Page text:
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Hunting with eagles: New library exhibit

One of Michael Orenich’s images that will be on display at La Jolla Library.
One of Michael Orenich’s images that will be on display at La Jolla Library.
(Courtesy)

Using magnificent photos from a trip to remote Mongolia, cultural narrative photographer Mike Orenich hopes to introduce La Jollans to the Kazakh people and their practice of training eagles to help them hunt. He will present a photo-montage of Mongolia’s indigenous “eagle hunters” at La Jolla Riford Library this month.

The exhibit kicks off with an artist’s reception 2-4 p.m. Sunday, March 6 at the 7555 Draper Ave. library with a presentation Orenich promises “will add to the understanding and enjoyment” of the show. The exhibit will remain on display through April.

“The exhibit is an exposure to a people so very different from ourselves, who are doing something that should be appreciated,” he said. “Few of us know of, or could conceive of, a culture so rich in tradition that their Eagle Festival, held yearly for centuries, is now a (United Nations Educational, Scientific and Cultural Organization) heritage site. The images on display will take you into the life of the Kazakh people, their traditions and way of life in the barren unforgiving region of Mongolia.”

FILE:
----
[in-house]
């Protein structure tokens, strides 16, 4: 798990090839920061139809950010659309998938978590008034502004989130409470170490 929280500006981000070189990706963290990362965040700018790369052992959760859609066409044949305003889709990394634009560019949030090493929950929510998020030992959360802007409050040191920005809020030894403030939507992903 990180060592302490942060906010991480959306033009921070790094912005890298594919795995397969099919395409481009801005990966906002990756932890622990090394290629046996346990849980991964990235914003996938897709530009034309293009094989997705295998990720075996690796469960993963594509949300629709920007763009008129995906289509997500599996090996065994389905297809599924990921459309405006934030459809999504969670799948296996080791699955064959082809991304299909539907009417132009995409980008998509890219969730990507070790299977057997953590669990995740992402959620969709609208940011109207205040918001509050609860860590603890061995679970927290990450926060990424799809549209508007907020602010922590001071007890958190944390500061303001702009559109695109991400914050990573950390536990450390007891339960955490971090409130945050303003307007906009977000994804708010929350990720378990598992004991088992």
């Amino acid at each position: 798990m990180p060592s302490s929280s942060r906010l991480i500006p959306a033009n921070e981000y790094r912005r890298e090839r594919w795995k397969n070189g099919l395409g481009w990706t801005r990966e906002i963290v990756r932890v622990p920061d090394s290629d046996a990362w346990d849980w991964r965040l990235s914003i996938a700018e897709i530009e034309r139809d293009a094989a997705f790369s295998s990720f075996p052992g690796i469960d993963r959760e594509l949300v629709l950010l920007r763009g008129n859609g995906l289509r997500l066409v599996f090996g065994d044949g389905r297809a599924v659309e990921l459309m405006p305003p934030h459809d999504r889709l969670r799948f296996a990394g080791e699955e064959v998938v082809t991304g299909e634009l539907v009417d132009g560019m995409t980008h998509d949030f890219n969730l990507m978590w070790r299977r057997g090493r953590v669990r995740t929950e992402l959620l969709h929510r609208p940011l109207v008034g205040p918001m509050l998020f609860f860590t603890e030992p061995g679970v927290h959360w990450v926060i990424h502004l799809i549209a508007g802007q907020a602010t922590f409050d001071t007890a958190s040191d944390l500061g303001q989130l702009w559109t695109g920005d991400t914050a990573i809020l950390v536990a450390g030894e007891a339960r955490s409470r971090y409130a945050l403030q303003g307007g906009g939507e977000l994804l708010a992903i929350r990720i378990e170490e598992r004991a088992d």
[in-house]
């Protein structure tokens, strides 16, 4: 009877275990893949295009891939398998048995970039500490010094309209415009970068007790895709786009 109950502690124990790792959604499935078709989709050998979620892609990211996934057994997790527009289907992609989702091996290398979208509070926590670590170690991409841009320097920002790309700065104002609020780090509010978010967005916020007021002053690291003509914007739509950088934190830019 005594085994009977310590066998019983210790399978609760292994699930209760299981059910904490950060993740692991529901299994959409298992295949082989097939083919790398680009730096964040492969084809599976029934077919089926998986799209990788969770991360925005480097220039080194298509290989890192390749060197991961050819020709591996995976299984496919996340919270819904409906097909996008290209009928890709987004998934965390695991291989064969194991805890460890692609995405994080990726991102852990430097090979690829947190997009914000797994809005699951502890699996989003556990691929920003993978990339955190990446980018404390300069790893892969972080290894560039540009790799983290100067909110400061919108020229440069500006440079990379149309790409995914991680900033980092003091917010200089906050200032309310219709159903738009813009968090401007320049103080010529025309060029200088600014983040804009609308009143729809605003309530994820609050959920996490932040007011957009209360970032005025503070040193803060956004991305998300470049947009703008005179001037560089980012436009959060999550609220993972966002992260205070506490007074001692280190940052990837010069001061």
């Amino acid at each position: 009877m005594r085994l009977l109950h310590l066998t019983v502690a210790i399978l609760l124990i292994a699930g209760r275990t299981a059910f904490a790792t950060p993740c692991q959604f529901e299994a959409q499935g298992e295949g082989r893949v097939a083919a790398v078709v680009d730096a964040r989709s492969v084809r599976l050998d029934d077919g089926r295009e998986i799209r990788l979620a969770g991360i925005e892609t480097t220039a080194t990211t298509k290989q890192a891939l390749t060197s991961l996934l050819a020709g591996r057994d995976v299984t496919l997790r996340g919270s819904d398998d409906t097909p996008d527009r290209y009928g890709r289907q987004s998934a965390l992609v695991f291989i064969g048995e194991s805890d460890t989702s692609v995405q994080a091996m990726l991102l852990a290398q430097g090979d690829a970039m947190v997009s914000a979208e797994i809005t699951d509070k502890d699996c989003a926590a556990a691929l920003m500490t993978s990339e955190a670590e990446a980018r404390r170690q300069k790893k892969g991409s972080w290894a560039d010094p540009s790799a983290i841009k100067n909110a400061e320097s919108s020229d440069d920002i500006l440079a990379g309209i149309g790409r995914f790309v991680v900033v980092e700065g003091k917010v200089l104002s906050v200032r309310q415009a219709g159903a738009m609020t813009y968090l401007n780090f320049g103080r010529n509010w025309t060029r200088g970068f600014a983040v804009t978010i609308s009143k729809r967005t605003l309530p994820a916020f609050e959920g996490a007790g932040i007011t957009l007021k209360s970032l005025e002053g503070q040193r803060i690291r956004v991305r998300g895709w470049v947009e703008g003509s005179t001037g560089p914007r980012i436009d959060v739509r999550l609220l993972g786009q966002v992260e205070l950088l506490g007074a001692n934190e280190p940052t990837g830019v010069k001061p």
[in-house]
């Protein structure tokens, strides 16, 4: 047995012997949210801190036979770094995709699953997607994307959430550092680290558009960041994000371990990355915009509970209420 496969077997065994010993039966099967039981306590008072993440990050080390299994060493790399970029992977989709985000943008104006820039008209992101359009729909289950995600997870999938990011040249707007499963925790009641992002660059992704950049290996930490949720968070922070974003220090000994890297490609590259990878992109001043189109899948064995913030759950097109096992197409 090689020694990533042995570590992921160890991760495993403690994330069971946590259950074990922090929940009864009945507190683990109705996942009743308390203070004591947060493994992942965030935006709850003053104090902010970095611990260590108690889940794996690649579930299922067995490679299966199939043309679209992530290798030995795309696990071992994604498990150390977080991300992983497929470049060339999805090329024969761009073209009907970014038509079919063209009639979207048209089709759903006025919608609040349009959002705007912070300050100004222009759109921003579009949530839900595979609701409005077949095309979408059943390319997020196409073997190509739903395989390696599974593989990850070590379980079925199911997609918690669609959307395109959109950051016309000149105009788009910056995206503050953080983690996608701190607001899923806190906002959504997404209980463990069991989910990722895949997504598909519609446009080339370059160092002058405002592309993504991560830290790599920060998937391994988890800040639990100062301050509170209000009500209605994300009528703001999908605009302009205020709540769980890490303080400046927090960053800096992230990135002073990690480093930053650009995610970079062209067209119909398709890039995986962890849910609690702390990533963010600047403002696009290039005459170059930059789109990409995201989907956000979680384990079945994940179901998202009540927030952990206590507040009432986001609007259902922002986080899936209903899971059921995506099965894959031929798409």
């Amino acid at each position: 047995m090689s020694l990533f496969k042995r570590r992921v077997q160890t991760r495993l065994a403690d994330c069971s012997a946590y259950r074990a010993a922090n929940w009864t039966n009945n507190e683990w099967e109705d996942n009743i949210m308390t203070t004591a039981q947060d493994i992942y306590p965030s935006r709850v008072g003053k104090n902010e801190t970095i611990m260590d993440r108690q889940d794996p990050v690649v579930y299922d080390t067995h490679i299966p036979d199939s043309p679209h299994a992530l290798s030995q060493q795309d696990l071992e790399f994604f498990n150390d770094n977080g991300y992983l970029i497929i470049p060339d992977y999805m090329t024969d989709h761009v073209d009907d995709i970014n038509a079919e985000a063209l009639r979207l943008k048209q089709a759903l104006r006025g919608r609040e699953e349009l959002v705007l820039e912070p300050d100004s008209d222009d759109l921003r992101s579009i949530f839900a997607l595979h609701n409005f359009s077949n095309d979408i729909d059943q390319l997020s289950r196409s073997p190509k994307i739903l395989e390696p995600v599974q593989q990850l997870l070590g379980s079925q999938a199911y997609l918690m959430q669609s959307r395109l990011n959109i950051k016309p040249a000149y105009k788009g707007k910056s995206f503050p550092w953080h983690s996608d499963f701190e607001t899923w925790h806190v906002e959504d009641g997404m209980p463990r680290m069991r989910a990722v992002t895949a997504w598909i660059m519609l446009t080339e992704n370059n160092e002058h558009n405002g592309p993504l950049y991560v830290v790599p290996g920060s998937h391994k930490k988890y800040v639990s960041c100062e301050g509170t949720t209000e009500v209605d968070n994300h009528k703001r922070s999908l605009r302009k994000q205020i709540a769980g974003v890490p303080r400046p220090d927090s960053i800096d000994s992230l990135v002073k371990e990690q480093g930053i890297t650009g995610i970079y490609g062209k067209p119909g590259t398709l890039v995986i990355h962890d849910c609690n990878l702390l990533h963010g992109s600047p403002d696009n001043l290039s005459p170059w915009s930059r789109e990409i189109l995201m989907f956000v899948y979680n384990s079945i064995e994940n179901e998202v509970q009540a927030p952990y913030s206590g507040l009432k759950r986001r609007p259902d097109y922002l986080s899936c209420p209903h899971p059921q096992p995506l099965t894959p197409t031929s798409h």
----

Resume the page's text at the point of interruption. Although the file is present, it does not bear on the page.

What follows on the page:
The exhibit features images of weathered faces, golden eagles, horses and other animals native to Mongolia, along with Kazakh people executing a generations-old custom of hunting foxes using eagles at the Eagle Festival.

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Work by Michael Orenich
Work by Michael Orenich
(Courtesy)

After more than a year of researching Mongolia and the festival, Orenich said he decided in Fall 2013 to embark on the challenging trip to document the distant cultural practice.

“I flew into the capital of Mongolia, though my destination was beyond that, and had to time it so I could catch a Russian aircraft that comes twice a week, which takes you to the furthest point in the country. Then you drive another 300 miles and head into the mountains,” he said, noting he arrived a few weeks before the festival to get to know the people, with the help of guides and translators.

“The culture in and of itself is a welcoming society, there were no reservations for us to be there,” Orenich said. “You go from family to family and they welcome you. It was amazingly beautiful.”

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Photographer Michael Orenich
Photographer Michael Orenich
(Courtesy)

Noting that the town in which the festival takes place is “about a 20th the size of La Jolla,” he watched the training and preparation leading up to the festival and said it was an “awakening” experience.

Although the practice and the festival have a history going back to the Khan Dynasties (Genghis Khan and Kublai Khan), Orenich cautioned it might not be long-lived. “It’s a beautiful culture that is in desperate situation because of mining in the country … the area is being decimated,” he said. He noted that cultural inequities in the area make it challenging for the Kazakh people to continue to teach their children this practice, adding, “They have been subject to so much, but they are surviving.”

IF YOU GO: The exhibit is free to view and open to the public during library hours: 12:30-5 p.m. Sunday, 11:30 a.m. to 8 p.m. Tuesday and Wednesday, 9:30 a.m. to 6 p.m. Monday, Thursday, Friday, Saturday at 7555 Draper Ave. (858) 552-1657. lajollalibrary.org


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